Evaluating CMR

Metabolic Syndrome and Type 2 Diabetes/CVD Risk

Usefulness of Hypertriglyceridemic Waist

Hypertriglyceridemic Waist and Diabetes

Page: Go to Previous Page 9 of 12 Go to Next Page

Hypertriglyceridemic waist has also been shown to be associated with increased type 2 diabetes rates in adult men and women (10, 18). Using data from NHANES III, both men and women aged 40 to 74 with hypertriglyceridemic waist were found to have an estimated diabetes prevalence of 25.4%, with this prevalence being only 8.0% in subjects without this phenotype (relative risk: 3.2: 95% CI: 2.4-4.0) (18). The odds of developing diabetes was also markedly higher in men of the Québec Health Survey with an elevated waist circumference and high triglyceride concentration (10). A twelvefold increase in the prevalent odds ratio of diabetes (95% CI: 5.1-27.9, p<0.0001) was observed in men with hypertriglyceridemic waist compared to the reference group of men with both low waist girth and triglyceride levels. The prevalent odds ratio was not as high among obese (body mass index (BMI) ≥ 30 kg/m2) versus normal weight men (odds ratio: 7; 95% CI: 3.4-13.9, p<0.0001). Furthermore, the metabolic profile of men with hypertriglyceridemic waist was as worse as, if not worse than, that of men with diabetes (10).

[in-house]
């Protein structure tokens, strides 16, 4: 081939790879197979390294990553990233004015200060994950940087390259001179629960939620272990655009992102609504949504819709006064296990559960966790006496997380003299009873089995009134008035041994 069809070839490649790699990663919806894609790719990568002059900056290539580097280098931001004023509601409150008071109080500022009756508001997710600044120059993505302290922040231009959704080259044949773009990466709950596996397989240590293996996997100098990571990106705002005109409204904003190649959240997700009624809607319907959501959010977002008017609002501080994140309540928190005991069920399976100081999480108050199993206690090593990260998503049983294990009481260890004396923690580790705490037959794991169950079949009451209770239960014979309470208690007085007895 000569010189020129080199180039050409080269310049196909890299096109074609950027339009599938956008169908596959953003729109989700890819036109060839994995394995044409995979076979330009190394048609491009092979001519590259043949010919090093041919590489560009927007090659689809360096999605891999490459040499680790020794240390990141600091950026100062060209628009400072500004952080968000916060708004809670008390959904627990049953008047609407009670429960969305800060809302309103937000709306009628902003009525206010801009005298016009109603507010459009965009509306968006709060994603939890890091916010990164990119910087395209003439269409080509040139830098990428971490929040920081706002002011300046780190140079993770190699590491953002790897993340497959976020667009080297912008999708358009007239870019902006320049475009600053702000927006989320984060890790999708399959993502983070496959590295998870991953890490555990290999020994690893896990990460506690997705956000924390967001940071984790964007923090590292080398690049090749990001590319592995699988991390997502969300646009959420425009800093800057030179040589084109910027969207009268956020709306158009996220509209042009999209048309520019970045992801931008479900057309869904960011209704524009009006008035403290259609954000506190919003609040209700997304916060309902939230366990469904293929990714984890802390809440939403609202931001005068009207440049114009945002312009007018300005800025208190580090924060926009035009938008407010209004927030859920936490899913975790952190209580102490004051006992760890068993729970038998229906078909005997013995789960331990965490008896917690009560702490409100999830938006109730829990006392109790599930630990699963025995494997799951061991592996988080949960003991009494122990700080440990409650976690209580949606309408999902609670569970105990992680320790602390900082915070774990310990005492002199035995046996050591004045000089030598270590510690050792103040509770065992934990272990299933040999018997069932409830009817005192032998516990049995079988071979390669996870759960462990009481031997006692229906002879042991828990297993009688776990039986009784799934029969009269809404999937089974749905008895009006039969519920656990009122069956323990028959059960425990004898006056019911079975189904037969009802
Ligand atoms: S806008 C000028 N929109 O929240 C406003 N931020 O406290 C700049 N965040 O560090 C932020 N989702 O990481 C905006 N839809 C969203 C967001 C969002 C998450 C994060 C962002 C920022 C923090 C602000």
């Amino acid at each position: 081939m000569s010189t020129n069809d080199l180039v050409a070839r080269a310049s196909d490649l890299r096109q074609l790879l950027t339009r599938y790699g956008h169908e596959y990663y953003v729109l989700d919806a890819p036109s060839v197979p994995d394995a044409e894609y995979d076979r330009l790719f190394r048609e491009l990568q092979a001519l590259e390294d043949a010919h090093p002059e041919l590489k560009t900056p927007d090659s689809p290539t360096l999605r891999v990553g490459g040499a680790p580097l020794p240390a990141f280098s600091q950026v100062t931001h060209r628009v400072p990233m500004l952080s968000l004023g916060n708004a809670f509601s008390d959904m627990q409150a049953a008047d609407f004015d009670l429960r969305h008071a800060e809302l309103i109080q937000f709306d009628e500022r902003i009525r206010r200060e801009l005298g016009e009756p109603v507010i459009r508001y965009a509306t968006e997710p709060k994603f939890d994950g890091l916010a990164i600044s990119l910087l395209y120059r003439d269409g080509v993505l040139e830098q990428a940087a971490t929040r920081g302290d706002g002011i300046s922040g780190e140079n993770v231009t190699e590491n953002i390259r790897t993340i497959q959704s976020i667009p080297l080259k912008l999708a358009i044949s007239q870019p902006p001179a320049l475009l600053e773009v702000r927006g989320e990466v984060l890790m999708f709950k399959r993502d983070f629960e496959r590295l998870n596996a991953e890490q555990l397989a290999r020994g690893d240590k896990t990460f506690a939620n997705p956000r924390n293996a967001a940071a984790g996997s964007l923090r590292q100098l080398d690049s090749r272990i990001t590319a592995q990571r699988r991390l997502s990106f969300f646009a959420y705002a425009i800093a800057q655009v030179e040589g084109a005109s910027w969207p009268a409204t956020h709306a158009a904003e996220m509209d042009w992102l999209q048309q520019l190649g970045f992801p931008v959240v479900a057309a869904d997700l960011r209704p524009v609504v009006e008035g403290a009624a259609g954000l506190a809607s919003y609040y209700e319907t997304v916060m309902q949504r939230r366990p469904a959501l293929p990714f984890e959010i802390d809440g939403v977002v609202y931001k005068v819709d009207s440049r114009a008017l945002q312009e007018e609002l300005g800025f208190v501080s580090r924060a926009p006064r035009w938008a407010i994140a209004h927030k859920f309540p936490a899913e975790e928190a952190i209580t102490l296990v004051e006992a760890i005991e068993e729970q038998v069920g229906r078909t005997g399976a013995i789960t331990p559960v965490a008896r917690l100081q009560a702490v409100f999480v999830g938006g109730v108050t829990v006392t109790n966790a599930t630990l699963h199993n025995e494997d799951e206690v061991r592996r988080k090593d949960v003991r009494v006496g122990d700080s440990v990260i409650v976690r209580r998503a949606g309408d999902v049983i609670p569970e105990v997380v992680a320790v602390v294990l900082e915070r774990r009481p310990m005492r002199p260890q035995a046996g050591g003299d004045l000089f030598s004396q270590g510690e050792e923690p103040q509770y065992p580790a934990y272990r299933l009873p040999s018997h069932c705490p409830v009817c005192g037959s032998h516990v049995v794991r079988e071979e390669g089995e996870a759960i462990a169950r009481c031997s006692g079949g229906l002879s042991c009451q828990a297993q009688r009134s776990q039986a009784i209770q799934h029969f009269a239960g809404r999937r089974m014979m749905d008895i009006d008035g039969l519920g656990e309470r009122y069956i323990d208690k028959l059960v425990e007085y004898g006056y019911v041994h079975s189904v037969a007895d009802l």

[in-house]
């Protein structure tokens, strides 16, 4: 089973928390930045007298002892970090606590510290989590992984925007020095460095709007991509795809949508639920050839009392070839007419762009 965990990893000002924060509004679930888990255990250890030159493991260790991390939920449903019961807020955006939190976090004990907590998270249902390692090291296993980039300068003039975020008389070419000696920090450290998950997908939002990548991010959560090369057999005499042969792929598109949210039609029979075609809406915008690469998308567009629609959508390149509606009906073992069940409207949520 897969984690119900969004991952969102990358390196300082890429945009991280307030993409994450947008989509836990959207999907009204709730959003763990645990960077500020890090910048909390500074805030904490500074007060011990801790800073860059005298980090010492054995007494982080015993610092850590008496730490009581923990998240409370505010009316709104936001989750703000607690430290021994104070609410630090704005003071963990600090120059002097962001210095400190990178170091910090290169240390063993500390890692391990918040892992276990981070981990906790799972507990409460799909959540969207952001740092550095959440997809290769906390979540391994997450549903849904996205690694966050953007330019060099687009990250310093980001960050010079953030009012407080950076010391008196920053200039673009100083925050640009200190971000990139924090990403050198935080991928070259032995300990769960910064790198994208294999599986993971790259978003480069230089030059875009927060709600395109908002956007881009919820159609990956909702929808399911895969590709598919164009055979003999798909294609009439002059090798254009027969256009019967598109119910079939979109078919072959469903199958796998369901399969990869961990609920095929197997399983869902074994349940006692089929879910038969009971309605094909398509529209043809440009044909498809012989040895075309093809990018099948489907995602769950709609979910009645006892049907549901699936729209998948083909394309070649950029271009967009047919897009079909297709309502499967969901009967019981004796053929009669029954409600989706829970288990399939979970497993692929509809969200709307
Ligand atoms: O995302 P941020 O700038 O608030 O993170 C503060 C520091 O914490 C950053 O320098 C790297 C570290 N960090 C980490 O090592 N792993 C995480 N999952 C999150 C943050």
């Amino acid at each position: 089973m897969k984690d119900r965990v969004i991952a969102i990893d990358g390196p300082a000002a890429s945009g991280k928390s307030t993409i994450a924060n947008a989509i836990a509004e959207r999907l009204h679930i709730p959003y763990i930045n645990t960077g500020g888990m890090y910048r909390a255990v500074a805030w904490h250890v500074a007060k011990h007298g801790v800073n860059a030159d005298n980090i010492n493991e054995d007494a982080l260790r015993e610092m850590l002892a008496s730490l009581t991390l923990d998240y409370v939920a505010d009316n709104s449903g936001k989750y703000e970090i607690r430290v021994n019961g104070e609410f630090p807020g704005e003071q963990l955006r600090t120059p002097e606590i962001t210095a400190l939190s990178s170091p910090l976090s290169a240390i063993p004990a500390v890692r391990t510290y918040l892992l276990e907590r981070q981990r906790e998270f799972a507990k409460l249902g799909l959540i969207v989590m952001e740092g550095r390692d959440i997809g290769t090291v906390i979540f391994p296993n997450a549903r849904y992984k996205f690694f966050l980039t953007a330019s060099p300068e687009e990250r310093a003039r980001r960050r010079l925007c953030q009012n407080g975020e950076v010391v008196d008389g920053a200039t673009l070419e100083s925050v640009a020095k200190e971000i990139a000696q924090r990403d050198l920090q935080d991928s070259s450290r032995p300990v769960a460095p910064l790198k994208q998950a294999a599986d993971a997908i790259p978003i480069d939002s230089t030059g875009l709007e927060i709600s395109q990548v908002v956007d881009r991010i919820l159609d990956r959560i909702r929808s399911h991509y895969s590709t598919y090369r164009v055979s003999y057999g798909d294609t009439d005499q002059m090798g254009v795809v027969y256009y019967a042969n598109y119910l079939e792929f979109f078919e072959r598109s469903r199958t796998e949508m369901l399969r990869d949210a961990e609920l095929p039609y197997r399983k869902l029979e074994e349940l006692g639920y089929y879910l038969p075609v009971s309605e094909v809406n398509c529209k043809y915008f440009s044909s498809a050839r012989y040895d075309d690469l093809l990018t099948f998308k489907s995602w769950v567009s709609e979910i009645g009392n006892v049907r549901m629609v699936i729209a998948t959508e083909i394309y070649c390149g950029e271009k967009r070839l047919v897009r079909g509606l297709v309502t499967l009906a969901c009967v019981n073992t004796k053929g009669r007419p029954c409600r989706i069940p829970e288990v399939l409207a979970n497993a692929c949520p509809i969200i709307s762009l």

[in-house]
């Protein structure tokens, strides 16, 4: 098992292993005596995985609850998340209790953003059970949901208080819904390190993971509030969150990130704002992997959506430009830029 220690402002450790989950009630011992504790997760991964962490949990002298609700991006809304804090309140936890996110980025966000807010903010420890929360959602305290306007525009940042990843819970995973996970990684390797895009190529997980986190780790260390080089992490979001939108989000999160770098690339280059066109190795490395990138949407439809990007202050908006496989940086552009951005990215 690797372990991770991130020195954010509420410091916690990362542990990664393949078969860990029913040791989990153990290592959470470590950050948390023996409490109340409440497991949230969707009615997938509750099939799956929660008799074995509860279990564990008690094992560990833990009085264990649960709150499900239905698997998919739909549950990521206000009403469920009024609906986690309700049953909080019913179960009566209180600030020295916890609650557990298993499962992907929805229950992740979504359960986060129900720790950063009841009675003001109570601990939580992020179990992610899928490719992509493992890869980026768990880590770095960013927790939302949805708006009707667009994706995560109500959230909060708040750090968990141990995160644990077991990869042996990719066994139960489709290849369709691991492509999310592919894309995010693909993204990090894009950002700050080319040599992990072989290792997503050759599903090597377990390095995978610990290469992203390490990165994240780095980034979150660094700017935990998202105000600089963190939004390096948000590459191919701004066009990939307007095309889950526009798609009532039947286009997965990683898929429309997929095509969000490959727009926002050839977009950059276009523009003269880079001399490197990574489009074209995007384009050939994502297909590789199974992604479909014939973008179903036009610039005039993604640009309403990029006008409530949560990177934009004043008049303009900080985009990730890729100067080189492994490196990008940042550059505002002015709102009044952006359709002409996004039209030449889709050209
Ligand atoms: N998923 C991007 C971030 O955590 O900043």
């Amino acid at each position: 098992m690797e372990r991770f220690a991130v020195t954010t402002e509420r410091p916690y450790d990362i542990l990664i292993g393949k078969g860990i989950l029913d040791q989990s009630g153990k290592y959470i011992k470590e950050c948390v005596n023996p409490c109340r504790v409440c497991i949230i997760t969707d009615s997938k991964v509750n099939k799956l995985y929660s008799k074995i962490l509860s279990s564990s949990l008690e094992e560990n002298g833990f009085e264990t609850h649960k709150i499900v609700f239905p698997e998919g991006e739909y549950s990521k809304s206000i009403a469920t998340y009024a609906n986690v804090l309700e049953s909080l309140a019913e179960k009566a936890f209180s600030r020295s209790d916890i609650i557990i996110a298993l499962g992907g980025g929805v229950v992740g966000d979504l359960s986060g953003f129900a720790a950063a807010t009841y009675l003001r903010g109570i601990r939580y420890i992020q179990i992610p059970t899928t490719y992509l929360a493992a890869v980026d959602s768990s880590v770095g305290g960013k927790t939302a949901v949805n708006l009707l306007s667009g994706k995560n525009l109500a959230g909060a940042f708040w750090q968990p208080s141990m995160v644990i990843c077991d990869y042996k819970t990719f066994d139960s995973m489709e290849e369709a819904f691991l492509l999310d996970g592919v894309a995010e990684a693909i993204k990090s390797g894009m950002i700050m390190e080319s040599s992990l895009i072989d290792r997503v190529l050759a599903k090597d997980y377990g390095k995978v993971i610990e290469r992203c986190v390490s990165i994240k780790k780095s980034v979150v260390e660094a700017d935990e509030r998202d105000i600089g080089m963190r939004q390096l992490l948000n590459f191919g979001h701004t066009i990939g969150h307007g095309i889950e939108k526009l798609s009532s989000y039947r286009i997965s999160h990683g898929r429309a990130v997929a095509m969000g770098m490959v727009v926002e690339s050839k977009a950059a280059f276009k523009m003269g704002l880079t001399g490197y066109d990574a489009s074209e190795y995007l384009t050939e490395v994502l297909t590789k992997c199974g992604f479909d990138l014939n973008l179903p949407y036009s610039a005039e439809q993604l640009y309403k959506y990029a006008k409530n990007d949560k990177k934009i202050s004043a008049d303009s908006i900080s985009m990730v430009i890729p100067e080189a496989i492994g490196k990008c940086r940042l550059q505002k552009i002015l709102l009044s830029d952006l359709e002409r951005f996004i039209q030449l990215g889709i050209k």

Previous Reference
Next Reference
10. Lemieux I, Alméras N, Mauriège P, et al. Prevalence of "hypertriglyceridemic waist" in men who participated in the Quebec Health Survey: association with atherogenic and diabetogenic metabolic risk factors. Can J Cardiol 2002; 18: 725-32.
18. Kahn HS and Valdez R. Metabolic risks identified by the combination of enlarged waist and elevated triacylglycerol concentration. Am J Clin Nutr 2003; 78: 928-34.